EDINBURGH.- The Scottish National Gallery
takes part in the sporting celebrations taking place this summer in Scotland with The Art of Golf: The Story of Scotlands National Sport. The exhibition will overlap with two important events: the Commonwealth Games, Glasgow (23 July 3 August) and the Ryder Cup, Gleneagles (23 28 September), the biennial competition played between teams of professional golfers representing the United States and Europe. The Art of Golf, which opened on 12 July in Edinburgh, explores golf as a subject of fascination for artists from the seventeenth century to the present day, with a particular emphasis on the emergence of the sport in Scotland.
The Art of Golf brings together around 60 paintings and photographs - as well as a selection of historic golfing equipment - with works by artists such as Rembrandt van Rijn (1606-1669), Sir Henry Raeburn (1756-1823), Hendrick Avercamp (1585-1634) and Paul Sandby (1731-1809) illustrating the origins of the game. Other highlights includes Sir John Laverys (1846-1951) beautiful 1920s paintings of the golf course at North Berwick, a coastal resort 25 miles east of Edinburgh, and colourful railway posters for popular destinations such as Gleneagles, which illustrate the boom in golfing tourism in the inter-war years. Stunning images of golf courses from Brora to the Isle of Harris by contemporary photographer Glyn Satterly and spectacular aerial shots by artist and aviator Patricia Macdonald will bring the exhibition up to present day.
The centrepiece of the show is the greatest golfing painting in the world, Charles Lees famous 1847 masterpiece The Golfers. This commemorates a match played on the Old Course at the Royal and Ancient Golf Club, St Andrews, by Sir David Baird and Sir Ralph Anstruther, against Major Hugh Lyon Playfair and John Campbell of Saddell. It represents a veritable whos who of Scottish golf at that time and was famously reproduced in a fine engraving which sold in great quantities. Lees (1800-80) made use of photography, at a time when it was in its infancy, to help him design the paintings overall composition. The image in question, taken by photography pioneers D O Hill & Robert Adamson, is included in the show and Leess preparatory drawings and oil sketches also are displayed alongside the finished painting to offer visitors further insight into the creation of this great work. Impressions of The Golfers are now in many of the greatest golf clubhouses around the world. The painting is jointly owned by the National Galleries of Scotland and the Royal and Ancient Golf Club of St Andrews.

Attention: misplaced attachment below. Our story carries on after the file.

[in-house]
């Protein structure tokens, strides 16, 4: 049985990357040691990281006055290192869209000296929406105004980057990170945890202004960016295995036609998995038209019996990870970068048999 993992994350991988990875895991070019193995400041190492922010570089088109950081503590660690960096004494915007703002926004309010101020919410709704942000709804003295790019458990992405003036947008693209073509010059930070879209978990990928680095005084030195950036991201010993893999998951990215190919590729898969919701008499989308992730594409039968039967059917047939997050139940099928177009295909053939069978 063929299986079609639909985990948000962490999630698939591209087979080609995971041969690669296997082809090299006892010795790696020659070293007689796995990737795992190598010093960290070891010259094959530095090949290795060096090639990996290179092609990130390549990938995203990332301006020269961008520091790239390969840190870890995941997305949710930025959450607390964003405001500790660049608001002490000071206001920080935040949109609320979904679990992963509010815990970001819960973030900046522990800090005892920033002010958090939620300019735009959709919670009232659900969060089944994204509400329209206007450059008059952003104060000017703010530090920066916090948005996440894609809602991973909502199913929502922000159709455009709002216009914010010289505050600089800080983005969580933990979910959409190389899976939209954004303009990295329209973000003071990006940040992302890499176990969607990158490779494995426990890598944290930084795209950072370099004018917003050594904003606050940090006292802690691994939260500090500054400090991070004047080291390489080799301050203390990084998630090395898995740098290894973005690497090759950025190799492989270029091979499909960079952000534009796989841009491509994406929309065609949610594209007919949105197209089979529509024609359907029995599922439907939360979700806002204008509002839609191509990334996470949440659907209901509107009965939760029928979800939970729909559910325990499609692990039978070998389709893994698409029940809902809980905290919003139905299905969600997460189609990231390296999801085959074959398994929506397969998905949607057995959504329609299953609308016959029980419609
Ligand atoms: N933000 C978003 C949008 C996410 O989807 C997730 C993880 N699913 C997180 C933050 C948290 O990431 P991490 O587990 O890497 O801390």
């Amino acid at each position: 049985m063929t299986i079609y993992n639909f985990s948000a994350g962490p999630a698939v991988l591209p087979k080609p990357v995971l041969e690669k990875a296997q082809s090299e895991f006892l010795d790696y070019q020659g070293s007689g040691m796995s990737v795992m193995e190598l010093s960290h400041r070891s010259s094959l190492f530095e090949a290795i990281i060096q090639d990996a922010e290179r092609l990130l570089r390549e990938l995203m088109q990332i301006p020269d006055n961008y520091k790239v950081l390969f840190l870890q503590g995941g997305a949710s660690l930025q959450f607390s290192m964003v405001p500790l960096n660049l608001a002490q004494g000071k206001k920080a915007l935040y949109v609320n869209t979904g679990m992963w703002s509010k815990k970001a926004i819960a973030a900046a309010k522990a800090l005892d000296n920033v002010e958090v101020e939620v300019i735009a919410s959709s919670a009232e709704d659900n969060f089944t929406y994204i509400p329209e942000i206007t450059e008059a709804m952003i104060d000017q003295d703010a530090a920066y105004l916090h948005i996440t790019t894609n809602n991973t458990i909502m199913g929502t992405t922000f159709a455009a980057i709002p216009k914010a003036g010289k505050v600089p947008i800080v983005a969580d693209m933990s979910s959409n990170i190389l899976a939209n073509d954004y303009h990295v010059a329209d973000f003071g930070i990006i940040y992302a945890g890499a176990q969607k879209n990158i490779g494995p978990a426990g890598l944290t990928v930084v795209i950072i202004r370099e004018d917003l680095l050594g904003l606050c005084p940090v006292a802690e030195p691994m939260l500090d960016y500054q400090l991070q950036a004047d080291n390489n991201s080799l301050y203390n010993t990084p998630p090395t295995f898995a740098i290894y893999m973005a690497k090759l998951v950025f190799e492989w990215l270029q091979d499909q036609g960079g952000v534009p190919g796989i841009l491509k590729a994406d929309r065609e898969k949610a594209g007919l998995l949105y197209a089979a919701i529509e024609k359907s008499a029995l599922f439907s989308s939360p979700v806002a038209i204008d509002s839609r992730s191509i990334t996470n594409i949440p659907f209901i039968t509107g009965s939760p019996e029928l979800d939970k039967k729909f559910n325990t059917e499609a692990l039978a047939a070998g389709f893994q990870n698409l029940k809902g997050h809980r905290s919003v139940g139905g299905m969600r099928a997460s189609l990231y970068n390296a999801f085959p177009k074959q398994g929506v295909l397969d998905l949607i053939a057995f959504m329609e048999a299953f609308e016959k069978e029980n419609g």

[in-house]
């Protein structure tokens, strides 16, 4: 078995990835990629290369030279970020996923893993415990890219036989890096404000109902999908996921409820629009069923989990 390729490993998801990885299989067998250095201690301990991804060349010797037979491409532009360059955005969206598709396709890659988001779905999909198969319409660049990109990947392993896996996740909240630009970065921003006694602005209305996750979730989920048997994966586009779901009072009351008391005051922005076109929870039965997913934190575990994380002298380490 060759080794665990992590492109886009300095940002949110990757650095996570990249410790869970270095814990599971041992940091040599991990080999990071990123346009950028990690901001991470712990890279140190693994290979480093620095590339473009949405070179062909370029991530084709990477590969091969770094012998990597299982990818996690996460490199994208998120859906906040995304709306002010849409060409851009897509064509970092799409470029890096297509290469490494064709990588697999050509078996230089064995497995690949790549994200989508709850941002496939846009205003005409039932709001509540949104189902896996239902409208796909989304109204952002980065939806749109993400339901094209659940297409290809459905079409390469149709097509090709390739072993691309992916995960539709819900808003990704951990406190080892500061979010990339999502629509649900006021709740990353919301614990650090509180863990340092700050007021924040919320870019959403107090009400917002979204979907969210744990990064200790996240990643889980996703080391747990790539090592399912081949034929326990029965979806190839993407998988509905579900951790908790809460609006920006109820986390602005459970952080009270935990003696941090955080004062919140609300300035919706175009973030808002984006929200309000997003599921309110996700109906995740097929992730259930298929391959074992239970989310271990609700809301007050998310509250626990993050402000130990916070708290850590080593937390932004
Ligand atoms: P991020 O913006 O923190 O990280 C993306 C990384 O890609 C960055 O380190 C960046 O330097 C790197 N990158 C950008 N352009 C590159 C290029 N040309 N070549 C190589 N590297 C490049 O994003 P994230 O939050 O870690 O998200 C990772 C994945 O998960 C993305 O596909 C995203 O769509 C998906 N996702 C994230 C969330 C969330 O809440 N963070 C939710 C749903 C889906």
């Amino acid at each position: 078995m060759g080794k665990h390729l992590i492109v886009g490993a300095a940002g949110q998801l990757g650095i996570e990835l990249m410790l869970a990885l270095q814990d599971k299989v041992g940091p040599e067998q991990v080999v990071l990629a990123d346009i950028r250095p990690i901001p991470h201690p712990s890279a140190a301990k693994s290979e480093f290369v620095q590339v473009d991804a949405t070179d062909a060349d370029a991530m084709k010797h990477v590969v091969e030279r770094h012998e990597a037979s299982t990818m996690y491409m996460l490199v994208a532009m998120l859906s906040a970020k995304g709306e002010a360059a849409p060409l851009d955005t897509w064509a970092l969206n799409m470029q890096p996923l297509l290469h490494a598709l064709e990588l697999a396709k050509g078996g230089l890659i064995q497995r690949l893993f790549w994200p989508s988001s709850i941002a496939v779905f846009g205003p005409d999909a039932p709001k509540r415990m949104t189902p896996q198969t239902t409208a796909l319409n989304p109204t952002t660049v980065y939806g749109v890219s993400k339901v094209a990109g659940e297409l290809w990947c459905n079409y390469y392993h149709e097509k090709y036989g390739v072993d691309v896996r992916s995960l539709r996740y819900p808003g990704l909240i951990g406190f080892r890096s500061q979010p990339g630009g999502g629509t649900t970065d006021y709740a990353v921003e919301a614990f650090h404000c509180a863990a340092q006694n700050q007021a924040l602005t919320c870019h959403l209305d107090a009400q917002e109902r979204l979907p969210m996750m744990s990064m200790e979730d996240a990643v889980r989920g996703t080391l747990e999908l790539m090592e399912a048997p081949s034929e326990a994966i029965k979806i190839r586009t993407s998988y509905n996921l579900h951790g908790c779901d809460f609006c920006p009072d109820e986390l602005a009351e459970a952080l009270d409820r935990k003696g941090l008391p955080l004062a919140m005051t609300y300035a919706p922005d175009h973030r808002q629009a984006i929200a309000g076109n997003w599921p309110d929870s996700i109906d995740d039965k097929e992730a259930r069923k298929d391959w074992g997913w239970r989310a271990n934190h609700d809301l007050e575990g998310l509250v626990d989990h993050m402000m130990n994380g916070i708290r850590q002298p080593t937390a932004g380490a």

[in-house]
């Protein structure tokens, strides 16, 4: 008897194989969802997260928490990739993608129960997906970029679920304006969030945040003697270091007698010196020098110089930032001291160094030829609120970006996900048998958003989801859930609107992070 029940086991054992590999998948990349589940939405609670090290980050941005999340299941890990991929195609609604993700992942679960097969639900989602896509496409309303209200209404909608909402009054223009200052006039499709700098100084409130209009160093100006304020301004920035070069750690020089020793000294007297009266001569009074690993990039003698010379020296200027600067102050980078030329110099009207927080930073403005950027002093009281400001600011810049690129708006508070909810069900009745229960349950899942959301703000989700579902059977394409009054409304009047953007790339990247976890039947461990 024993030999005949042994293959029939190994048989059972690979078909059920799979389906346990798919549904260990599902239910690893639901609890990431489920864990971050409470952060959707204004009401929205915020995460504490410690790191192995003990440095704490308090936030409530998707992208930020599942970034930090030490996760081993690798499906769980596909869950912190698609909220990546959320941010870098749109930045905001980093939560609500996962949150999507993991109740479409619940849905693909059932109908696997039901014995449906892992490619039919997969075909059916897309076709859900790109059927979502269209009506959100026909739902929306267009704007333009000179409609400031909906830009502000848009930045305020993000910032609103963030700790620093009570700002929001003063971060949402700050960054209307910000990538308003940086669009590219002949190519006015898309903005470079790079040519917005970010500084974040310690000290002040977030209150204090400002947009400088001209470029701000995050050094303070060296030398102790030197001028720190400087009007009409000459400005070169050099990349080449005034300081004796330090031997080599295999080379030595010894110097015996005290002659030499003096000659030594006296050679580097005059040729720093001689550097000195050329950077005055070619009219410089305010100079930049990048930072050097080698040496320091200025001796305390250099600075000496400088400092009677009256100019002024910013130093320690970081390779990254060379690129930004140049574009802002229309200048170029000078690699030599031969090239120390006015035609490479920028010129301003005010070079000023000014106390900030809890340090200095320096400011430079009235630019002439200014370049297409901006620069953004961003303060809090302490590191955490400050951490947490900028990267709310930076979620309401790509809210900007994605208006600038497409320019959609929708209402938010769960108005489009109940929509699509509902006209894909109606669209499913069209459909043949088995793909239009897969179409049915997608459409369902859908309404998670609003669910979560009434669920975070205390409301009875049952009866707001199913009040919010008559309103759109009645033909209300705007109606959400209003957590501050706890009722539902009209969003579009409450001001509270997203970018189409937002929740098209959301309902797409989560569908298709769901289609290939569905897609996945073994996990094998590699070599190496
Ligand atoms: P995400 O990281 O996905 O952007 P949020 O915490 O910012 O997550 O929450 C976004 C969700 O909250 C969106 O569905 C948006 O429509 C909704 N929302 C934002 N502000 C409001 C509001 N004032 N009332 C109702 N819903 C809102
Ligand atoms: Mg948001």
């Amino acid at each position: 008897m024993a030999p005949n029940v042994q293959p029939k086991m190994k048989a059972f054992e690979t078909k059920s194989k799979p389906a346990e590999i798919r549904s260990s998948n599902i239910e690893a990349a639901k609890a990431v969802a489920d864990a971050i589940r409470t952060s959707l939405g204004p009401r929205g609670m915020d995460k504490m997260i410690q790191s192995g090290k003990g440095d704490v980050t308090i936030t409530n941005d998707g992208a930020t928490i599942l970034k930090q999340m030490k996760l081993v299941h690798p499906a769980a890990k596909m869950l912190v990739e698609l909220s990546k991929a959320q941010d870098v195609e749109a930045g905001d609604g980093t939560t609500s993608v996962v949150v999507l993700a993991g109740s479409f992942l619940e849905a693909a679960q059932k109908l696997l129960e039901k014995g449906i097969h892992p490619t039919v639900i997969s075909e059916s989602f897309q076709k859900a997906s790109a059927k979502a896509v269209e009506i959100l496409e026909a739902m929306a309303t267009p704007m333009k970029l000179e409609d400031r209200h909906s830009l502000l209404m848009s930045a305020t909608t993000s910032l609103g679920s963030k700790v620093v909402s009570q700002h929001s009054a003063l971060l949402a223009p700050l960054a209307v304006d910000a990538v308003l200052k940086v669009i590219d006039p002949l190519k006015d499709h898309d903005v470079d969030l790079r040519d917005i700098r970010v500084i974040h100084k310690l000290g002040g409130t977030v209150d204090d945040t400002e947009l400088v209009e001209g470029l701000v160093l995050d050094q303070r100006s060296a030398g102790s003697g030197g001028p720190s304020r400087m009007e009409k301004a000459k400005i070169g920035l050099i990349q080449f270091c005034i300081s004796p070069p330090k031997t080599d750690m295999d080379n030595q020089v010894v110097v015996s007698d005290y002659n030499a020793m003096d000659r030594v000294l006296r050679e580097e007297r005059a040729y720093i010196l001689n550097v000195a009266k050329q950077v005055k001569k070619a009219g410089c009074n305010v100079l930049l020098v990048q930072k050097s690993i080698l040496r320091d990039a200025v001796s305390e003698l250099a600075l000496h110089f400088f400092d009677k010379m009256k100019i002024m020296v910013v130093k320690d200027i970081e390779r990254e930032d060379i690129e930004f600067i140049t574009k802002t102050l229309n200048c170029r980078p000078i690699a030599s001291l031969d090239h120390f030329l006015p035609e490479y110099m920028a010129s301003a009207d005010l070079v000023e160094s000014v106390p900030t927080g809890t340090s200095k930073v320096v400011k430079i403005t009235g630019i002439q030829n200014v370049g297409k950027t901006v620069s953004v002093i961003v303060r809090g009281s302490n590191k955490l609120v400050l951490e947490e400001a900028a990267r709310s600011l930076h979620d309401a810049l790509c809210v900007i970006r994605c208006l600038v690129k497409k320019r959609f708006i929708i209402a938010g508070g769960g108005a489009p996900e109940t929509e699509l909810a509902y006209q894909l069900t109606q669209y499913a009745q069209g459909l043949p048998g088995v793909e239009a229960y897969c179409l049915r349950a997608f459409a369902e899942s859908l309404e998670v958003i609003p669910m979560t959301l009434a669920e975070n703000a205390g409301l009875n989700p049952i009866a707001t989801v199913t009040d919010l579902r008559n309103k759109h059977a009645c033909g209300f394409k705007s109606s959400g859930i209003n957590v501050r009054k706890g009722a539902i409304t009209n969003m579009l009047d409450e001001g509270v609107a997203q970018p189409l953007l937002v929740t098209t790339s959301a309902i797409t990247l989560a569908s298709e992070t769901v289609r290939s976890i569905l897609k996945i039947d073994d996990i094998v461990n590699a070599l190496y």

Golf has been played in Scotland since at least the fifteenth century. Whilst its origins are obscure, it is undoubtedly close to the Netherlandish game of colf, which was played over rough ground or on frozen waterways, and involved hitting a ball to a target stick fixed in the ground or the ice. Colvers playing on the frozen canals are seen in Dutch seventeenth-century paintings which form the earliest part of the show. In Scotland the game is often played over links courses, originally rough common ground where the land meets the sea. The majority of Scotlands famous old courses, such as St Andrews or North Berwick, are links courses. In Edinburgh, the early links courses of Bruntsfield, Leith and Musselburgh are shown in works by Sandby and Raeburn.
Michael Clarke, Director of the Scottish National Gallery, said: This show is designed to be fun and to bring together two publics, lovers of art and lovers of golf. Where better to do this than in this world-class gallery, with its great Old master and Scottish paintings, which is situated in Scotlands beautiful capital city of Edinburgh, and through which so many golfers pass on their way to our internationally renowned courses.